In today’s world of rapid product development and trends that slice slimmer pieces of the cycling pie, it’s easy to view bikes as commodities to be bought and sold each season. Despite the perceived push for swift turnover, there are some real gems from years past that can still put a smile on your face, if you're able to hold onto them.
- Are you tired of keeping up with the pace of change in cycling tech?
- What wisdom would you share with a beginner cyclist?
- The N+1 situation… how many bikes do you own?
A few years ago I was riding past a garage sale when I spotted something worth stopping for. Propped up next to tables of moth-eaten clothing, obsolete electronics and mismatched Tupperware stood an old mountain bike with dried-out skinwalls.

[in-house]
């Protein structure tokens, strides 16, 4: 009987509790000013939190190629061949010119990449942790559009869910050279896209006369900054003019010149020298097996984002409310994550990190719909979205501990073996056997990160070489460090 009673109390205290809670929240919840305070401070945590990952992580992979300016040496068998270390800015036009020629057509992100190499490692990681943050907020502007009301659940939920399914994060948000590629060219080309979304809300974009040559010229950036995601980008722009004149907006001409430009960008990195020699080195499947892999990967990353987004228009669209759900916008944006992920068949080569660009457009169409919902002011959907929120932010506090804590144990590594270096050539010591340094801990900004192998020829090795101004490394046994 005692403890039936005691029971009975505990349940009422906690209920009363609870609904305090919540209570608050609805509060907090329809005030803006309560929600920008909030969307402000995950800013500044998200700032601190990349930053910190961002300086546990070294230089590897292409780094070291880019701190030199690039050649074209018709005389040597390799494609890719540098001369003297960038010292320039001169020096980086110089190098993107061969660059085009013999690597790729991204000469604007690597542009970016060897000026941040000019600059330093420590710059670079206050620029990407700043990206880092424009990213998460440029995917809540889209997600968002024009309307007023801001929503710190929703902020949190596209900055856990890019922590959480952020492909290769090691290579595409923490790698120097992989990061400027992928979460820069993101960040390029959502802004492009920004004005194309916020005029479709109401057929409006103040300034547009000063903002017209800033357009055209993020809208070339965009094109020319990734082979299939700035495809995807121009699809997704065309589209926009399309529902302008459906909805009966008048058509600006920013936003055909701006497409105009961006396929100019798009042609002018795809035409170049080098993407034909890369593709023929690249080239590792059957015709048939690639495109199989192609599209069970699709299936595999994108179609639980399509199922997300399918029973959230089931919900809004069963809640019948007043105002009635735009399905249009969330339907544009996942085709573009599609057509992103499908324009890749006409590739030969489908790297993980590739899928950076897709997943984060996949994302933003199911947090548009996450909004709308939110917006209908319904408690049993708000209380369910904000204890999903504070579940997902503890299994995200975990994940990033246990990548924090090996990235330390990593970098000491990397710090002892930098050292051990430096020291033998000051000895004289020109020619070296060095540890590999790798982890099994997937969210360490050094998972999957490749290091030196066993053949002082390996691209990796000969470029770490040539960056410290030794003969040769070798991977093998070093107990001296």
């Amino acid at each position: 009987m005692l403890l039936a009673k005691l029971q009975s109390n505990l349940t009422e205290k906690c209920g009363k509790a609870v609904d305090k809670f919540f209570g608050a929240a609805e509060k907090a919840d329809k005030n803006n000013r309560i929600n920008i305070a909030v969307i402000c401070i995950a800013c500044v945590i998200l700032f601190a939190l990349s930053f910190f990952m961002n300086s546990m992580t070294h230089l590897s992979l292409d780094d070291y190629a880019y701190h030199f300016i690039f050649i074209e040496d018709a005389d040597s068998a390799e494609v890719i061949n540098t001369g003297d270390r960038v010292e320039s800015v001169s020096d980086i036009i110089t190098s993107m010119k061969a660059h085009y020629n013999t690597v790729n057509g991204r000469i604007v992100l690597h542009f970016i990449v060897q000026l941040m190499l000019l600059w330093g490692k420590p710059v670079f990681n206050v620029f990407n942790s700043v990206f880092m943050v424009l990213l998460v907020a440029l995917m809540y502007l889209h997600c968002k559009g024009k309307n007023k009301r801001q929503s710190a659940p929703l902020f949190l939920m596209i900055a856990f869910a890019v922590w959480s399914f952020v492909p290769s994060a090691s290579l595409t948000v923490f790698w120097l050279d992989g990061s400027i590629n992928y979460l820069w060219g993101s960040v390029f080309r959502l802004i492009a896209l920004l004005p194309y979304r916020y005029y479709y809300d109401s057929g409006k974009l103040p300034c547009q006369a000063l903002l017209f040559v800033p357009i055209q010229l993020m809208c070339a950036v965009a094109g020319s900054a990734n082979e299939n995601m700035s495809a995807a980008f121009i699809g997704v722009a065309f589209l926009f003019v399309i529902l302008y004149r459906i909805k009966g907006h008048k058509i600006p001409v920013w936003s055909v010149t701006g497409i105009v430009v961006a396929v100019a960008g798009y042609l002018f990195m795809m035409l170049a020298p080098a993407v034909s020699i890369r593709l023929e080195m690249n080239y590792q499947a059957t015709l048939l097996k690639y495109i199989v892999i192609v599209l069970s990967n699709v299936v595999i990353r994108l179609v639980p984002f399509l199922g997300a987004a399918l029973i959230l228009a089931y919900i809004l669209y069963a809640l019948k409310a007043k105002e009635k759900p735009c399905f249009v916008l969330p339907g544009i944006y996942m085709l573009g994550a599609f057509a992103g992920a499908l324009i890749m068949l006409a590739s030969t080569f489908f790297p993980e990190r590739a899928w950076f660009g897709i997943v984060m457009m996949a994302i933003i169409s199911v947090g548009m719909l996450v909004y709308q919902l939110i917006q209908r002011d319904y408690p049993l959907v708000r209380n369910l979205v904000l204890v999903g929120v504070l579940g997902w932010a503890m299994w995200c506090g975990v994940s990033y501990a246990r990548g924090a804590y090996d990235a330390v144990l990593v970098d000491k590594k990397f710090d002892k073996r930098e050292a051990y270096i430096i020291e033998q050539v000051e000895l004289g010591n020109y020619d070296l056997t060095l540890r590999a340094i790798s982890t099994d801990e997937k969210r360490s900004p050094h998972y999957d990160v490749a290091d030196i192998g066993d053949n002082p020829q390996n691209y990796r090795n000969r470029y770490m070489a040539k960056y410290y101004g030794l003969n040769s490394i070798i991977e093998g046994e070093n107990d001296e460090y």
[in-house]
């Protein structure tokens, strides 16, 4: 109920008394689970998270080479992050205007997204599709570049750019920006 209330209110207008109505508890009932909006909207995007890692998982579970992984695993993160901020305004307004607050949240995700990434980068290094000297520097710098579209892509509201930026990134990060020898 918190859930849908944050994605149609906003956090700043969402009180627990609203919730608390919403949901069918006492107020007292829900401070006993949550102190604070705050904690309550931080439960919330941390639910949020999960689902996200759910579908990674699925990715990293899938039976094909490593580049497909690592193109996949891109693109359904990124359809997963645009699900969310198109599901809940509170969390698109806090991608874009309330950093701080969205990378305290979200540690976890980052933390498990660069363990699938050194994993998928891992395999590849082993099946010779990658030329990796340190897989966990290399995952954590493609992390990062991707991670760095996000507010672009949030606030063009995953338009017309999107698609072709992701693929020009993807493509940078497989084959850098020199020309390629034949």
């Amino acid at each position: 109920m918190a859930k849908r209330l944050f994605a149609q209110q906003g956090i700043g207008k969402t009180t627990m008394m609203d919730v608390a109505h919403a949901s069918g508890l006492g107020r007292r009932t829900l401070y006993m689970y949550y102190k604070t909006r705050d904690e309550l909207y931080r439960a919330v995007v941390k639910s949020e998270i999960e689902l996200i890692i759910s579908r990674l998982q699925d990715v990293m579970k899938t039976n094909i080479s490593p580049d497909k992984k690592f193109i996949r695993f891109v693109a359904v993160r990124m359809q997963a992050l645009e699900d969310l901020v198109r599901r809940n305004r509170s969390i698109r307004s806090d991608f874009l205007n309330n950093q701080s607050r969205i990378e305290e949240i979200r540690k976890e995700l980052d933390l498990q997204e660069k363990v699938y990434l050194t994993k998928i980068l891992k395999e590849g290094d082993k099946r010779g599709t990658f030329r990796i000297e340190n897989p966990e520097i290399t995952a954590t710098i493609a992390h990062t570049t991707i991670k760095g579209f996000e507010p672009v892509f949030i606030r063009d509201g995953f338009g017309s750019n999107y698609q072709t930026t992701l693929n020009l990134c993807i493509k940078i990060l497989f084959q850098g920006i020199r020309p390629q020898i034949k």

It was a Bridgestone MB-1. Aside from the cracked rolling stock, it was mint — Suntour drivetrain, Nitto dirt drops and Japanese steel.
An older gentleman came over when he saw me eyeing it. He apologized profusely for the flat tires and told me I could have it for $25.
It was a steal. I sprinted home for my wallet and returned with what I thought was the deal of the century. After installing new tires and fresh bar tape, she was rolling like it was 1987 again.
This bike became my daily driver, whisking me to and from campus, coffee shops and bars. One fateful day I forgot my lock while studying in a coffee shop, when I stepped outside my MB-1 was gone.
I never saw that Bridgestone again. I like to think the person whole stole it needed it more than I did, and that it's still dutifully serving as their primary means of transportation.
So over to you: Tell us about the one that got away — which bike do you regret parting with?